Last major update issued on May 21, 2004 at 03:35 UTC.
[Solar and geomagnetic data - last month (updated daily)]
[Solar wind and electron fluence charts (updated daily)]
[Solar cycles 21-23 (last update May 3, 2004)]
[Solar cycles 1-20]
[Graphical comparison of cycles 21, 22 and 23 (last update May 3, 2004)]
[Graphical comparison of cycles 2, 10, 13, 17, 20 and 23 (last update May 3, 2004)]
[Historical solar and geomagnetic data charts 1954-2004 (last update April 28, 2004)]
[Archived reports (last update May 18, 2004)]
The geomagnetic field was quiet to minor storm on May 20. Solar wind speed ranged between 348 and 553 km/sec, slowly increasing all day under the influence of a high speed stream from coronal hole CH96.
Solar flux measured at 20h UTC on 2.8 GHz was 104.6. The planetary A
index was 13 (STAR Ap - based on the mean of three hour interval ap indices: 14.1 ).
Three hour interval K indices: 22352233 (planetary), 21353333 (Boulder).
The background x-ray flux is at the class B2-B3 level.
At midnight there were 5 spotted regions on the visible disk. The solar flare activity level was low. A total of 3 C class events was recorded during the day.
Region 10609 decayed slowly and quietly, the trailing spots could disappear before the region rotates out of view at the
southwest limb late today or early tomorrow.
Region 10613 was quiet and stable.
Region 10615 was quiet, a new spot emerged to the north of the single penumbra.
Region 10617 decayed slowly and quietly.
New region 10618 rotated partly into view late on May 19 at the southeast limb and was numbered the next day by SEC. The region is somewhat complex with a magnetic delta structure in the single penumbra. A small area of negative polarity in the north has positive polarity at its southern and eastern borders. C flares are likely and there is a small chance of a minor M class flare. Flares: C2.5 at 01:!8, C1.1 at 05:04 and C3.7 at 17:19 UTC.
May 18-20: No fully or partly Earth directed CME observed.
Coronal hole history (since late October 2002)
Compare today's report with the situation one solar rotation ago: 28 days ago 27 days ago 26 days ago
A small, recurrent coronal hole (CH96) in the southern hemisphere was in a geoeffective position on May 17. A recurrent, poorly defined coronal hole (CH97) in the northern hemisphere was in a geoeffective position on May 19-20.
Processed SOHO/EIT 284 image at 01:05 UTC on May 21. The darkest areas on the solar disk are likely coronal holes.
The geomagnetic field is expected to be quiet to unsettled on May 21 as the high speed stream from corona hole CH96 becomes less influential. Another weak coronal hole flow could arrive on May 22 and cause some unsettled to active intervals that day and on May 23.
|Coronal holes (1)||Coronal mass ejections (2)||M and X class flares (3)|
1) Effects from a coronal hole could reach Earth within the next 5 days. When the high speed stream has arrived
the color changes to green.
2) Material from a CME is likely to impact Earth within 96 hours.
3) There is a possibility of either M or X class flares within the next 48 hours.
Green: 0-20% probability, Yellow: 20-60% probability, Red: 60-100% probability.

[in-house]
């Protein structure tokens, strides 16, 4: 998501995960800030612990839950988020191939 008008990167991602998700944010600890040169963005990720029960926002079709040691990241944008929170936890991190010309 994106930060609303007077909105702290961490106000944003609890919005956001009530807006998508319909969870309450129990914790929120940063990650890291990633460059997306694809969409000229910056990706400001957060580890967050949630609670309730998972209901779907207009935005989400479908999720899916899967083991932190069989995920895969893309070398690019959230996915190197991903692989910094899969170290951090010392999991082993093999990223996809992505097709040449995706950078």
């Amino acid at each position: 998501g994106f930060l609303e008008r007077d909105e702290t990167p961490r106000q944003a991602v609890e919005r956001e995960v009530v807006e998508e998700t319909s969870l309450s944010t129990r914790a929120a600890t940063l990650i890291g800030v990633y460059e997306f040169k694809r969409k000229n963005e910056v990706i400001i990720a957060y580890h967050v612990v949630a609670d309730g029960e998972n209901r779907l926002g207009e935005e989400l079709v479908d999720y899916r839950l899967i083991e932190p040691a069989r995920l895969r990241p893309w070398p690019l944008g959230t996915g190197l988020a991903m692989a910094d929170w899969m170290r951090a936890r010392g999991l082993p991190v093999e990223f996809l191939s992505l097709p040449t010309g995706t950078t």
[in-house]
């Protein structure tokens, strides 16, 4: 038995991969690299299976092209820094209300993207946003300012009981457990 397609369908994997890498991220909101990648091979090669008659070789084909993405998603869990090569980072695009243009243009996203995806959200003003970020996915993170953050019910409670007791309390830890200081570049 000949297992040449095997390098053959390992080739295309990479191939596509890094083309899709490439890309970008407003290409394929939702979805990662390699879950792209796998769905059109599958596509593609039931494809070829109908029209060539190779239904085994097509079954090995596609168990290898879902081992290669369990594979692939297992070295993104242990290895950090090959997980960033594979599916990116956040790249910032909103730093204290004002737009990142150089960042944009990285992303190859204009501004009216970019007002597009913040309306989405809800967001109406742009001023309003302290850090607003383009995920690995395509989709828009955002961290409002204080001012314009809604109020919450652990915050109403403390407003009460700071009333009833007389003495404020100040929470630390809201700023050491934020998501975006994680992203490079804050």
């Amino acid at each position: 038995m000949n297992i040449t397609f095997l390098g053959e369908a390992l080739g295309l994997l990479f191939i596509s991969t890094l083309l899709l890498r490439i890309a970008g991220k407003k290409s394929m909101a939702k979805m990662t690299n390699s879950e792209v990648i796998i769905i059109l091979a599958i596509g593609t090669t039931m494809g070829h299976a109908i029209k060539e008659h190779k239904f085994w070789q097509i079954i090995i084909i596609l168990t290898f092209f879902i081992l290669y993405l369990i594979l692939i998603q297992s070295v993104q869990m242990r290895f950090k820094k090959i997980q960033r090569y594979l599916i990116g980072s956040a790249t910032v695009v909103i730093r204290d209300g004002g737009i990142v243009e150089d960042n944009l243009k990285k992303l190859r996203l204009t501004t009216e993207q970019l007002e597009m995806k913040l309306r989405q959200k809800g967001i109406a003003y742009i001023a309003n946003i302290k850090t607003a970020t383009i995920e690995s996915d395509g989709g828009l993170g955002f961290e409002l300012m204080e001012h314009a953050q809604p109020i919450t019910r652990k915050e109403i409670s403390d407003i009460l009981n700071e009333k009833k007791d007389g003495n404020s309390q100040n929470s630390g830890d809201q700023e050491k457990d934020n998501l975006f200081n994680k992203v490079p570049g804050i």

Long distance low and medium frequency (below 2 MHz) propagation along east-west paths over high and upper middle latitudes is very poor. Propagation along long distance north-south paths is fair to good. Trans Atlantic propagation conditions are monitored every night on 1470 kHz. Dominant station tonight: Radio Vibración (Venezuela) with a strong signal after local sunrise, prior to that several stations were noted: Radio Cristal del Uruguay, CPN Radio (Perú) and 2-3 stations from Brazil. On other frequencies Rádio Itapirema on 1390 kHz was a surprise while Rádio 9 de Julho on 1600 kHz was there as expected with a good signal.
Compare to the previous day's image.
Data for all numbered solar regions according to the Solar Region Summary provided by NOAA/SEC. Comments are my own, as is the STAR spot count (spots observed at or inside a few hours before midnight) and data for regions not numbered by SEC or where SEC has observed no spots. SEC active region numbers in the table below and in the active region map above are the historic SEC/USAF numbers.
|Active region||Date numbered||SEC
|Location at midnight||Area||Classification||Comment|
|10606||2004.05.07||2||S10W89||0060||CAO||rotated out of view|
area was 0080
area was 0090
classification was CAO
area was 0030
formerly region S405
classification was DAO
at midnight, area 0060
|Total spot count:||39||36|
flux at Earth
|International sunspot number||Smoothed sunspot number|
cycle 23 sunspot max.
|2003.11||140.8||67.3||(56.5 predicted, -1.6)|
|2003.12||114.9||46.5||(53.5 predicted, -3.0)|
|2004.01||114.1||37.2||(49.1 predicted, -4.4)|
|2004.02||107.0||46.0||(44.8 predicted, -4.3)|
|2004.03||112.0||48.9||(42.1 predicted, -2.7)|
|2004.04||101.2||39.3||(40.0 predicted, -2.1)|
|2004.05||98.5 (1)||48.8 (2)||(36.8 predicted, -3.2)|
1) Running average based on the daily 20:00 UTC observed solar flux value at 2800 MHz.
2) Unofficial, accumulated value based on the Boulder (NOAA/SEC) sunspot number. The official international sunspot number is typically 30-50% less.
This report has been prepared by Jan Alvestad. It is based partly on my own observations and analysis, and partly on data from some of these solar data sources. All time references are to the UTC day. Comments and suggestions are always welcome.